Junior players caught in NHL crunch
Stefan Matteau is still with the New Jersey Devils. He may even be with them the rest of the week.
But, then, you might not see him the rest of the season.
Matteau was one of dozens of NHL teenagers caught up in a quirky rule that allowed teams to play their junior-age players for five games before making a decision to return them to their junior club or keep them on the roster and have this season count as the first one of their three-year, entry-level deal.
Some players, like Philadelphia’s Scott Laughton, were returned to their junior team after playing five games.
Others, like Matteau, still have undecided fates. Just because Matteau, New Jersey’s No. 1 pick in the 2012 draft, has yet been sent back, doesn’t mean he will necessarily play for the Devils the rest of the way. New Jersey will play the Islanders on Thursday night and Matteau could be there — only watching from the press box in a suit and not in uniform.
“He has played extremely well in the time he has been given,” Devils president and general manager Lou Lamoriello said. “He’s an 18-year-old, and there are a lot of things to consider before we make a decision.”
The Penguins did not invite any of their junior prospects to their six-day training camp.
Junior standouts like Olli Maatta (London/Ontario Hockey League), Scott Harrington (London/OHL) and Derrick Pouliot (Portland/Western Hockey League) remained with their teams, the Penguins preferring they gain more experience before reaching the NHL.
Lamoriello insisted Matteau’s contract would not be an issue. Matteau can remain on the roster; he just can’t play or the contract kicks in now that he’s completed five games, the last of which was a 2-1 loss in Boston on Tuesday. He played just 8:56 of gametime vs. the Bruins.
Here’s why that’s important: Should Matteau, or any player with a similar status, play a sixth game, the contract counts against the salary cap and he moves a year closer toward free agency. And while Matteau is a talented player, he’s not quite a phenom yet and could benefit from more seasoning in juniors.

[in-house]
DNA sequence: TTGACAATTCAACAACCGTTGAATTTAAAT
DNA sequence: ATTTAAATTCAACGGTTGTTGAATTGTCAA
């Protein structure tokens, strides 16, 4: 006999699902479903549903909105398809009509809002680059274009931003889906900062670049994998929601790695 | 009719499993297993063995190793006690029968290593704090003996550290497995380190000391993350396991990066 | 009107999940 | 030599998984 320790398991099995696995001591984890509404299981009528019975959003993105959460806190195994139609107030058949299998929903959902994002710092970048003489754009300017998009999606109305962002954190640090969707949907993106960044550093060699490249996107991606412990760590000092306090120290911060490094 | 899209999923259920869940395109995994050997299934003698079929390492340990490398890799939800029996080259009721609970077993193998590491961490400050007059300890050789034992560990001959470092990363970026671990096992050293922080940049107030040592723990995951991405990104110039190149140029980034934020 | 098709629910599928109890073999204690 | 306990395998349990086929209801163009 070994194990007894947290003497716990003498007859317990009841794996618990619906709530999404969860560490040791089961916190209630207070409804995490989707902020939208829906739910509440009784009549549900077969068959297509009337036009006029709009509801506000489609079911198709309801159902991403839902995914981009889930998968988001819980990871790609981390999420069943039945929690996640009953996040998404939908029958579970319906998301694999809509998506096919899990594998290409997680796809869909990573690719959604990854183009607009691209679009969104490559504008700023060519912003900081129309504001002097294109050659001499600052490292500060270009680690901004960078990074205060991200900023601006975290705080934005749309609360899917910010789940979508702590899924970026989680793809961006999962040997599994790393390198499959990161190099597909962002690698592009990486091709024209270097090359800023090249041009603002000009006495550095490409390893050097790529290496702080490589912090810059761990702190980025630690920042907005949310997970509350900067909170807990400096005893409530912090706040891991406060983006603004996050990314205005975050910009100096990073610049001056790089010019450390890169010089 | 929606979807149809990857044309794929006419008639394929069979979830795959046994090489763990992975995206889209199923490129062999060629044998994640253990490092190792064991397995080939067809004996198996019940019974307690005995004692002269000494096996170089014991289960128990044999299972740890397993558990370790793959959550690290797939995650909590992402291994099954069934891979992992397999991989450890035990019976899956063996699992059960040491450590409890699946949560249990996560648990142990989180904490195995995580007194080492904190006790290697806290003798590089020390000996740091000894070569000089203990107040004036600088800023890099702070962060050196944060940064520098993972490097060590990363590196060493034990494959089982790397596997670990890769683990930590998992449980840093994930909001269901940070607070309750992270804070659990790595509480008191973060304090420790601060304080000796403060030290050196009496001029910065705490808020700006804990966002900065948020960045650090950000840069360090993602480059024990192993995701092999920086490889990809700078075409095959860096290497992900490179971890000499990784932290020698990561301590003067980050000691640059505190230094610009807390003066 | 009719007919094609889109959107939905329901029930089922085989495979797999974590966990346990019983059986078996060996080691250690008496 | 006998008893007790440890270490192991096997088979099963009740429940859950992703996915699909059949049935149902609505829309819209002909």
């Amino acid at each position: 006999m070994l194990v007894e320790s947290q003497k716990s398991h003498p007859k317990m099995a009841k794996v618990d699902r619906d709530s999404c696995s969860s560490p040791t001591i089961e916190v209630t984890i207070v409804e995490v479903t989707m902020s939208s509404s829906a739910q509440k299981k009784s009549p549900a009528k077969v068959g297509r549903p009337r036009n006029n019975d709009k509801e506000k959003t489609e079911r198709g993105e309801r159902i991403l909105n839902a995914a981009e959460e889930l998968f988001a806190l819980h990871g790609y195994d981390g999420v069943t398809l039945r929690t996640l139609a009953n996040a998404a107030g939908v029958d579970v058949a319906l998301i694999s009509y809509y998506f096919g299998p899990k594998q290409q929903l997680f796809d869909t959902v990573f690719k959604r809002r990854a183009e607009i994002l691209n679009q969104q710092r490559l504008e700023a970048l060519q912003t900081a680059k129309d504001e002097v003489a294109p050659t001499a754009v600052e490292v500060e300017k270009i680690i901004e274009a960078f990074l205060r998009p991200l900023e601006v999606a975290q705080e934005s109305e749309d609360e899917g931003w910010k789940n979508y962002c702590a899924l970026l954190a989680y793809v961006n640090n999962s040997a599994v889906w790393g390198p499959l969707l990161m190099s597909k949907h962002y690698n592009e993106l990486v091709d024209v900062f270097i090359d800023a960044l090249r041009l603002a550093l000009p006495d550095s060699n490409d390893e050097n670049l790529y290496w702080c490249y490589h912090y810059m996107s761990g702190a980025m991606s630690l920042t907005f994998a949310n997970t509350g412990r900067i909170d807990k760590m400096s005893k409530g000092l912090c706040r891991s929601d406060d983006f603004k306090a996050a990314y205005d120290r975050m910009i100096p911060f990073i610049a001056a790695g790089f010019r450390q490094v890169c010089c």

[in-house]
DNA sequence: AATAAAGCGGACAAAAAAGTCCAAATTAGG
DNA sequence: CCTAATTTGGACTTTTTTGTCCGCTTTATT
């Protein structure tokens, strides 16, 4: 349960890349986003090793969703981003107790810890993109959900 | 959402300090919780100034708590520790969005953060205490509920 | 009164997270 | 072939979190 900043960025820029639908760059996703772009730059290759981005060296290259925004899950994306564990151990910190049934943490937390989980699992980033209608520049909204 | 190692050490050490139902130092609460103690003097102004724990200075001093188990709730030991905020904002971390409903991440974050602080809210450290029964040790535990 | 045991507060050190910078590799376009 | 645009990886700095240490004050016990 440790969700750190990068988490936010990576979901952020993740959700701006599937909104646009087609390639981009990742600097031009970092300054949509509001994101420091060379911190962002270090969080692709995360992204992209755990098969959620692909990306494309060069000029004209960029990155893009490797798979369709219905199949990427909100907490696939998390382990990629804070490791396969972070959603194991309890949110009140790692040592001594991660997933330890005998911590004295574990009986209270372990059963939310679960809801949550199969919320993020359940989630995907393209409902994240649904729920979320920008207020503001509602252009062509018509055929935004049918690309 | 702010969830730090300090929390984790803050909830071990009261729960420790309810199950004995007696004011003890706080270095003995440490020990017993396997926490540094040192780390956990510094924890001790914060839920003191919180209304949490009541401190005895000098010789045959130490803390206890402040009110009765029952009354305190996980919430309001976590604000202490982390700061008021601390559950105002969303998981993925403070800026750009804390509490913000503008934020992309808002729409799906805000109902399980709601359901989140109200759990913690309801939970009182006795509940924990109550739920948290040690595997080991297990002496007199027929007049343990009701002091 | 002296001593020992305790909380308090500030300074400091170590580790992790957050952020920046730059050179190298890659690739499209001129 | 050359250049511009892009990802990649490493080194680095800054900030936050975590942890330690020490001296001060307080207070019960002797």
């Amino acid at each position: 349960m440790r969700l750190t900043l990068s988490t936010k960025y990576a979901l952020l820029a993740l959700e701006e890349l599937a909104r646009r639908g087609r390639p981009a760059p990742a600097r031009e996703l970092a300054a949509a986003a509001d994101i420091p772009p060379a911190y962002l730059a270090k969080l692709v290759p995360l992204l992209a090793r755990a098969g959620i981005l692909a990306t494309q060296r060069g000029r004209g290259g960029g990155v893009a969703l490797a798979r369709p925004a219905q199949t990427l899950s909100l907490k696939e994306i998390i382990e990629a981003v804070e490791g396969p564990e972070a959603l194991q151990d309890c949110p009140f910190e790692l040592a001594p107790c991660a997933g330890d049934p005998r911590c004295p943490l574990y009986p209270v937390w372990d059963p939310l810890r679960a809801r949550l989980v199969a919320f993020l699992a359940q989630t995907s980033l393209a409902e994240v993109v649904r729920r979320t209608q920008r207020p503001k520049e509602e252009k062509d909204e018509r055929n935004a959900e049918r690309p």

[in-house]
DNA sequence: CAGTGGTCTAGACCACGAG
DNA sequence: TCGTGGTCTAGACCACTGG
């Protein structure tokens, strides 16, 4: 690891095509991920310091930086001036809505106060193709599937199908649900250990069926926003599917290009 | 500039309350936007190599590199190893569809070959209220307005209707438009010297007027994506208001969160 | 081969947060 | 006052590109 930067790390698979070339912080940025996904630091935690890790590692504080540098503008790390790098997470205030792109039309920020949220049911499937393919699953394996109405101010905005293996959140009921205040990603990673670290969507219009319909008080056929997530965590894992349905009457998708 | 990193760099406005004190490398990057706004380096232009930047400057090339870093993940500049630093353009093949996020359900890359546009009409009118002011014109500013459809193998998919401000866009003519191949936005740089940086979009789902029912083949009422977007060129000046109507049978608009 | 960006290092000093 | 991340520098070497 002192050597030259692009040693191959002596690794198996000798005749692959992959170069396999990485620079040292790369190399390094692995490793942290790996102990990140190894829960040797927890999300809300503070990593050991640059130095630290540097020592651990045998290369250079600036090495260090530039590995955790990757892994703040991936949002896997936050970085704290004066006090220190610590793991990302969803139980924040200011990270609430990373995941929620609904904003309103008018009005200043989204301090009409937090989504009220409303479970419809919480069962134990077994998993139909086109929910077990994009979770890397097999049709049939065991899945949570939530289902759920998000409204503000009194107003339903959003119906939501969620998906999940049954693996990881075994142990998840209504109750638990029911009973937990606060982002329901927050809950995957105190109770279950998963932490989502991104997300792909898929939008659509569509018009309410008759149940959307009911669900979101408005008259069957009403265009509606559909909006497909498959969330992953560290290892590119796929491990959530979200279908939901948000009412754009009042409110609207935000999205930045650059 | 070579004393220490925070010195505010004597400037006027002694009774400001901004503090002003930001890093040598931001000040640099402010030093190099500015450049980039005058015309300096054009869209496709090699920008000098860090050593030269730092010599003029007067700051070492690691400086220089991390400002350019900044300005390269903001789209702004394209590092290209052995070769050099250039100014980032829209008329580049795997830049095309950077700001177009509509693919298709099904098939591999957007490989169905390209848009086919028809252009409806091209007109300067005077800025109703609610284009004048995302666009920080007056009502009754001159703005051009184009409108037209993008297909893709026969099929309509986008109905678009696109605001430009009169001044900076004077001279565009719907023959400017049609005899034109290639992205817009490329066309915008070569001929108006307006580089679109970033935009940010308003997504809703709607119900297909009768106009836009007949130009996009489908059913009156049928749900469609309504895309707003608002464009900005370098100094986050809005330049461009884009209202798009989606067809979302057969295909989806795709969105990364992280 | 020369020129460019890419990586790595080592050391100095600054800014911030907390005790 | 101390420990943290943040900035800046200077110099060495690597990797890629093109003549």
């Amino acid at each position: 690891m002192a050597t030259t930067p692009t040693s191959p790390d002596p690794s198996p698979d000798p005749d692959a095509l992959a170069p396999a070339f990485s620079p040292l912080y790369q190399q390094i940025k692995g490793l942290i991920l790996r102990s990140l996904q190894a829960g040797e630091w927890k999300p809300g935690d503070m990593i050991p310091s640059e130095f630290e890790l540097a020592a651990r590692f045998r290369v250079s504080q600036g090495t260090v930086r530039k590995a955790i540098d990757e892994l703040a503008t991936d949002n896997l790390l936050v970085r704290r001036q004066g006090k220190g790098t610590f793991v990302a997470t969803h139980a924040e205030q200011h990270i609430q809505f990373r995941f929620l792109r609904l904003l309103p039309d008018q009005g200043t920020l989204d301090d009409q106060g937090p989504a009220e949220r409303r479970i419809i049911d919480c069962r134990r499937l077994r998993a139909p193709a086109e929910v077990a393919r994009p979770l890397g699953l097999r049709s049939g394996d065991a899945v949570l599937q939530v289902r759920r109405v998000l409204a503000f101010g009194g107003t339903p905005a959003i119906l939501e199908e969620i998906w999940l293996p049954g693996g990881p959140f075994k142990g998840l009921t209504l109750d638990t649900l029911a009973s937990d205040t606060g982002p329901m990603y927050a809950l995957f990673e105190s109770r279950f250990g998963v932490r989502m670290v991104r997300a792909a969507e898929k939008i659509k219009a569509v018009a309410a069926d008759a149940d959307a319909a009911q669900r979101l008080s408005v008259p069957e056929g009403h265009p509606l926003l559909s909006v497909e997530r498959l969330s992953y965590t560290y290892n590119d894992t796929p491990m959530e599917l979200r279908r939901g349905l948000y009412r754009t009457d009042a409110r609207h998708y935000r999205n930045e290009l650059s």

Then again, the Devils thought enough of Matteau to put him on the top line with Travis Zajac and Ilya Kovalchuk against Montreal on Sunday night.
It’s the kind of jam teams around the league were faced with this week as the five-game window expired.
Matteau played against Montreal rookie Alex Galchenyuk in Sunday’s game. Galchenyuk, with five points in five games, was in the same spot as Matteau. The Canadiens decided this week to keep Galchenyuk, though, the third overall pick in the draft.
The Flyers sent Laughton, their 18-year-old first-round pick, back to his Oshawa junior team in the OHL. Laughton likely won’t play again for the Flyers this season, even if they make a playoff run, because there’s no sense wasting a year of his contract. He was scoreless in five games with Flyers.
“He needs to play and he needs to play in all situations,” general manager Paul Holmgren said. “He’s a good young prospect and the little bit of time he had here with us was good for him and good for us.”
Because of the lockout that wiped out the first three months of the season, rookies had only a few days of training camp to impress club officials, then prove they were worth keeping after only five games. There’s enough pressure to make a team and play well for any rookie. This season, it soared.
Among the players who stayed in the NHL are Buffalo Sabres center Mikhail Grigorenko, Boston Bruins defenseman Dougie Hamilton, and Edmonton Oilers forward Nail Yakupov.
Winnipeg has yet to make a decision on center Mark Scheifele (he’s played in three of six games), and Anaheim Ducks forward Rickard Rakell has played in four of the team’s five games.
The Minnesota Wild sent defenseman Mathew Dumba back to juniors. The Wild envision him becoming a top-shelf, puck-moving defenseman. His development will eventually be aided by the offseason acquisition of veteran defenseman Ryan Suter. But Dumba returned to the Western Hockey League without playing a game for the Wild, though he now knows what it’s like to be at the highest tier of hockey.
“I think that’s huge for me, getting to know the guys personally and just knowing what it takes to be at this level,” he said.